The results of the 2008 Tiptree Award are out. Another big representation for YA this year, including one of the co-winners. Big round of applause for the hard-working jurors, and I'll stash the full press release behind the cut. And the winners are:
The Knife of Never Letting Go, by Patrick Ness, Walker (UK) 2008 and Candlewick Press (US) 2008. This book has also won the 2008 Booktrust Teenage Prize (U.K.), which celebrates contemporary fiction for teenagers, and the Guardian Children’s Fiction Prize.
Filter House, by Nisi Shawl, Aqueduct Press, 2008, also chosen as one of Publishers Weekly’s best books of 2008.
PRESS RELEASE – FOR IMMEDIATE PUBLICATION – April 26, 2009
JAMES TIPTREE JR. AWARD WINNERS ANNOUNCED
A gender-exploring science fiction award is presented to Patrick Ness for The Knife of Never Letting Go and Nisi Shawl for Filter House
The James Tiptree, Jr. Literary Award Council (www.tiptree.org) is pleased to announce that the 2008 Tiptree Award has two winners: Patrick Ness’s young adult novel, The Knife of Never Letting Go (Walker 2008) and Nisi Shawl’s short story collection, Filter House(Aqueduct Press, 2008).
The Tiptree Award will be celebrated on Memorial Day weekend at WisCon (www.wiscon.info) in Madison, Wisconsin. Each winner will receive $1000 in prize money, an original artwork created specifically for the winning novel or story, and (as always) chocolate.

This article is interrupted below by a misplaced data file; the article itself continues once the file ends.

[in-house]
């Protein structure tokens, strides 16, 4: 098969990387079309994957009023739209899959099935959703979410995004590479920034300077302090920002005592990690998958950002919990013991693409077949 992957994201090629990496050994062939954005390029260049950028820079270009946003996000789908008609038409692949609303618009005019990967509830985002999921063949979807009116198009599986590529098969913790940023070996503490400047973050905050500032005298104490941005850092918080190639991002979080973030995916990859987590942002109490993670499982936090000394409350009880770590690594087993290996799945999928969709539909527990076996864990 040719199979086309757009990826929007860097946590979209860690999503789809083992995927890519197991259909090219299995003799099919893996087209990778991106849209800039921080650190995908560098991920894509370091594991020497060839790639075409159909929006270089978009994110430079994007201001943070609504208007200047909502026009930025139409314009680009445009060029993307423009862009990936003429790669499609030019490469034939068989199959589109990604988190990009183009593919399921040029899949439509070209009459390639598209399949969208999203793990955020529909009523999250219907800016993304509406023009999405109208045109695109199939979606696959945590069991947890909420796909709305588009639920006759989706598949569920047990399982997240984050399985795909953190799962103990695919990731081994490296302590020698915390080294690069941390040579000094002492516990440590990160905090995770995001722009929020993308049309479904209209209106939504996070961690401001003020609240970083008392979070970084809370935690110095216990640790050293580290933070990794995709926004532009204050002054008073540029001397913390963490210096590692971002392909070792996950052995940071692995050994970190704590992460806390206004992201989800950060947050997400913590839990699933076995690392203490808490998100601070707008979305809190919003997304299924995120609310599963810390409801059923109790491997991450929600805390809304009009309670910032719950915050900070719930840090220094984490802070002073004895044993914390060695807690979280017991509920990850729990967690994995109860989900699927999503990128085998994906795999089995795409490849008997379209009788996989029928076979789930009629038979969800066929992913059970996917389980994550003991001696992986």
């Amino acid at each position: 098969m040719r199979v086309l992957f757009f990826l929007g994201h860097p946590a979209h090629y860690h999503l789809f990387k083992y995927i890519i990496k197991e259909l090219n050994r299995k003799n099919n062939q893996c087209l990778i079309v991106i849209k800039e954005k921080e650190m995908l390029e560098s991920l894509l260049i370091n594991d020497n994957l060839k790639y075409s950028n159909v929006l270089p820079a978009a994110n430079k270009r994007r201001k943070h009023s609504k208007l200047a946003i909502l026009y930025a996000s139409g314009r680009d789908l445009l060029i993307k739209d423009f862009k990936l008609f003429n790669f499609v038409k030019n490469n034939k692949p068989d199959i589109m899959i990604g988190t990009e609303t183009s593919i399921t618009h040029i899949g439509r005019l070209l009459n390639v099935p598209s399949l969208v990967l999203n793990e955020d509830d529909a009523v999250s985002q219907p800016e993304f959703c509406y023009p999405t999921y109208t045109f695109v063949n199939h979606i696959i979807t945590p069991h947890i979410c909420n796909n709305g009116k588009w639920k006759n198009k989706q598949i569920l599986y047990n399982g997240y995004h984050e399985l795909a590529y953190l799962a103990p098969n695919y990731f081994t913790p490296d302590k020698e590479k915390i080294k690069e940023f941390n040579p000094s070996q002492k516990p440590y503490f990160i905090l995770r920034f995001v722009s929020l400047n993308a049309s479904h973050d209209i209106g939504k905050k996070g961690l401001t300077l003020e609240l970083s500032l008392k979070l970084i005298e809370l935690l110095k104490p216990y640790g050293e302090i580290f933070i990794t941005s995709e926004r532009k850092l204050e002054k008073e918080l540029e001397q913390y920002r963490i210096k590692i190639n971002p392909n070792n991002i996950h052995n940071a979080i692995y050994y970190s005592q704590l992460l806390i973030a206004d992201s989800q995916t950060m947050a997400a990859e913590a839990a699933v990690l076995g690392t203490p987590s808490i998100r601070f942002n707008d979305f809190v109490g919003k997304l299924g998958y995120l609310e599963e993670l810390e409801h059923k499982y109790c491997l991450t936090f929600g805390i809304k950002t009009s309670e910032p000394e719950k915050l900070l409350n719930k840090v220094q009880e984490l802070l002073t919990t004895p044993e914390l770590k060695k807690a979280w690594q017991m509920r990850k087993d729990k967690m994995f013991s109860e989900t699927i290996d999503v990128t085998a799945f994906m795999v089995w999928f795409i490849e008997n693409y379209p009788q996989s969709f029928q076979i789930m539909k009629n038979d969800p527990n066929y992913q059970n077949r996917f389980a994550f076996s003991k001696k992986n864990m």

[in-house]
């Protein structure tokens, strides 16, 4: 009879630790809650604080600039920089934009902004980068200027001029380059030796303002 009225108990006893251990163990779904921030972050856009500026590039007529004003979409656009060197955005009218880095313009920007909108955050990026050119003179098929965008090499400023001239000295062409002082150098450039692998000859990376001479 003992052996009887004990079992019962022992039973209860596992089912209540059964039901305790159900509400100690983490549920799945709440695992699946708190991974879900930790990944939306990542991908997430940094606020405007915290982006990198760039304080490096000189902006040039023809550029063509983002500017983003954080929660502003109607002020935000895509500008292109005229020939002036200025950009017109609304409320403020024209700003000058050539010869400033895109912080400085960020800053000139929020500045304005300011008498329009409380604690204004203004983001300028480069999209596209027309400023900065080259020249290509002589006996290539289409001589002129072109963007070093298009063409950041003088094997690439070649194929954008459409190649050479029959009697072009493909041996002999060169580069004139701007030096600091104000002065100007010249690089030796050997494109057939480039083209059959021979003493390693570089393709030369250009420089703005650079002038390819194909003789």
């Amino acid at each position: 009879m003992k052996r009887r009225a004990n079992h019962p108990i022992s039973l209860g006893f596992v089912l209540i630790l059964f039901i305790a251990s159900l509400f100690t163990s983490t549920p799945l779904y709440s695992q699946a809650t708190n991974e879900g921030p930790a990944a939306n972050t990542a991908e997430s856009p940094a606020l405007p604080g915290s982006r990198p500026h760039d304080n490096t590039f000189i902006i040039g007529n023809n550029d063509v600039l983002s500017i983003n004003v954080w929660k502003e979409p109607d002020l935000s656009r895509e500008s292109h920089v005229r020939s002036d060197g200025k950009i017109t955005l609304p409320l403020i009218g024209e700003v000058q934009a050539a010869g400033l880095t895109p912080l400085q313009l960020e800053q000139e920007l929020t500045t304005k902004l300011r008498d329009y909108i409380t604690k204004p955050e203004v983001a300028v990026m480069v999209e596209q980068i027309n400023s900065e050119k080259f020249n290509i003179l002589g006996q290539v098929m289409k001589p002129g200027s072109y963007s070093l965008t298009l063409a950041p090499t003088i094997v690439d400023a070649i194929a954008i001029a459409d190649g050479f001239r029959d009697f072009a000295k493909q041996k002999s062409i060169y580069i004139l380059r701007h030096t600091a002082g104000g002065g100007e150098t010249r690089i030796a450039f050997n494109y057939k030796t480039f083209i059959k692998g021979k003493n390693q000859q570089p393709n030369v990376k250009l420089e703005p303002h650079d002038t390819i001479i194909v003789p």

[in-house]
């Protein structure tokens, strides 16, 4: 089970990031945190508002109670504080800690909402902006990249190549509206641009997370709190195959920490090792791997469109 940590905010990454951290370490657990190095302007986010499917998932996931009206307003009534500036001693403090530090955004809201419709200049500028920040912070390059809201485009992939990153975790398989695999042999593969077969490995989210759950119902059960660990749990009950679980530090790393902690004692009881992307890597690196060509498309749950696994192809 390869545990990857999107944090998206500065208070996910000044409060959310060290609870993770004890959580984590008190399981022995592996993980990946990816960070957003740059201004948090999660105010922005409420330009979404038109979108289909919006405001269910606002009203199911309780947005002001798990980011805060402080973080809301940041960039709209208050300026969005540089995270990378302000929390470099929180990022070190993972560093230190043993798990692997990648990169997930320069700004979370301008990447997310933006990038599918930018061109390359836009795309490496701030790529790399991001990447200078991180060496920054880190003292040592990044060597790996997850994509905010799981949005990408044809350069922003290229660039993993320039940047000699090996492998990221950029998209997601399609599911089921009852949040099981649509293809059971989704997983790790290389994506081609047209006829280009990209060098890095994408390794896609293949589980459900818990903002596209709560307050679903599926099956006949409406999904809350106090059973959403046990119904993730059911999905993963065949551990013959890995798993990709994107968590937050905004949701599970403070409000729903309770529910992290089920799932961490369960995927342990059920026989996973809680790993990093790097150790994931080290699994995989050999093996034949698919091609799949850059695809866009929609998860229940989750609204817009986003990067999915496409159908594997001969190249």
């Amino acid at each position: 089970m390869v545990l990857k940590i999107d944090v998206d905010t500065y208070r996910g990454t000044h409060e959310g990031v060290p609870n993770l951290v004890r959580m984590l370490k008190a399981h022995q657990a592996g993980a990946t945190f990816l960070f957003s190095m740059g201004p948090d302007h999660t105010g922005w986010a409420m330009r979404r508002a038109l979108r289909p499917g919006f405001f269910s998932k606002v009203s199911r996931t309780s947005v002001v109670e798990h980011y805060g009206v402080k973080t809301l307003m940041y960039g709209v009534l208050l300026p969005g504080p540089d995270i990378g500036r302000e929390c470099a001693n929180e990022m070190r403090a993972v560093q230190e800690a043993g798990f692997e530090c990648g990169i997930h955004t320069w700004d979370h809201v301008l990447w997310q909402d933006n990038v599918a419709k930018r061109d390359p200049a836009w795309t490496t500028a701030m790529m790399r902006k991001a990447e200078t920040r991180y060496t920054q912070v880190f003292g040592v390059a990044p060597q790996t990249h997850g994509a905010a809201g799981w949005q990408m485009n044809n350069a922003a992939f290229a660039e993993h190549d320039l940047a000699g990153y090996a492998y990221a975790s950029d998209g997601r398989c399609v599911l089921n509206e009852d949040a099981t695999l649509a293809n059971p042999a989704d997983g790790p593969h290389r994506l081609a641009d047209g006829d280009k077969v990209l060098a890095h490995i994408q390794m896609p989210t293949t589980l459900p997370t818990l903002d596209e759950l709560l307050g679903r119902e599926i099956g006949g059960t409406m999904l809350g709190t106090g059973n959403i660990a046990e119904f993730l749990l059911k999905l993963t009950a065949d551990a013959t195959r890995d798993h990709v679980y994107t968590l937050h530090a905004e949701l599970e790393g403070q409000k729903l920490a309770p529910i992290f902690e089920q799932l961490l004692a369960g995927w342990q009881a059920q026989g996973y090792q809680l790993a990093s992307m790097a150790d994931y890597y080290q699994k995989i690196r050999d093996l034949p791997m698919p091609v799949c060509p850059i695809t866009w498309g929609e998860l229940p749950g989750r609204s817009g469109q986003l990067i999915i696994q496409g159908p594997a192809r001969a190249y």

A panel of five jurors selects the Tiptree Award winners and compiles an Honor List of other works that they find interesting, relevant to the award, and worthy of note. The 2008 jurors were Gavin J. Grant (chair), K. Tempest Bradford, Leslie Howle, Roz Kaveney, and Catherynne M. Valente.
The Knife of Never Letting Go begins with a boy growing up in a village way off the grid. Jury chair Gavin J. Grant explains, “All the villagers can hear one another's thoughts (their 'noise') and all the villagers are men. The boy has never seen a woman or girl so when he meets one his world is infinitely expanded as he discovers the complications of gender relations. As he travels in this newly bi-gendered world, he also has to work out the definition of becoming and being a man.”
Juror Leslie Howle praises Ness’s skills as a writer: “Ness is a craftsman — the language, pacing, complications, plot – this story has all of the elements of great story-telling. It's a page-turner, and I continued to think about the story long after reading it. Todd's understanding of gender is constructed as the story progresses, making his perceptions feel fresh and new. It reminds me of the kind of SF I loved when I was growing up.”
In addition to the Tiptree Award, The Knife of Never Letting Go also won the 2008 Booktrust Teenage Prize (U.K.), which celebrates contemporary fiction for teenagers, and the Guardian Children’s Fiction Prize.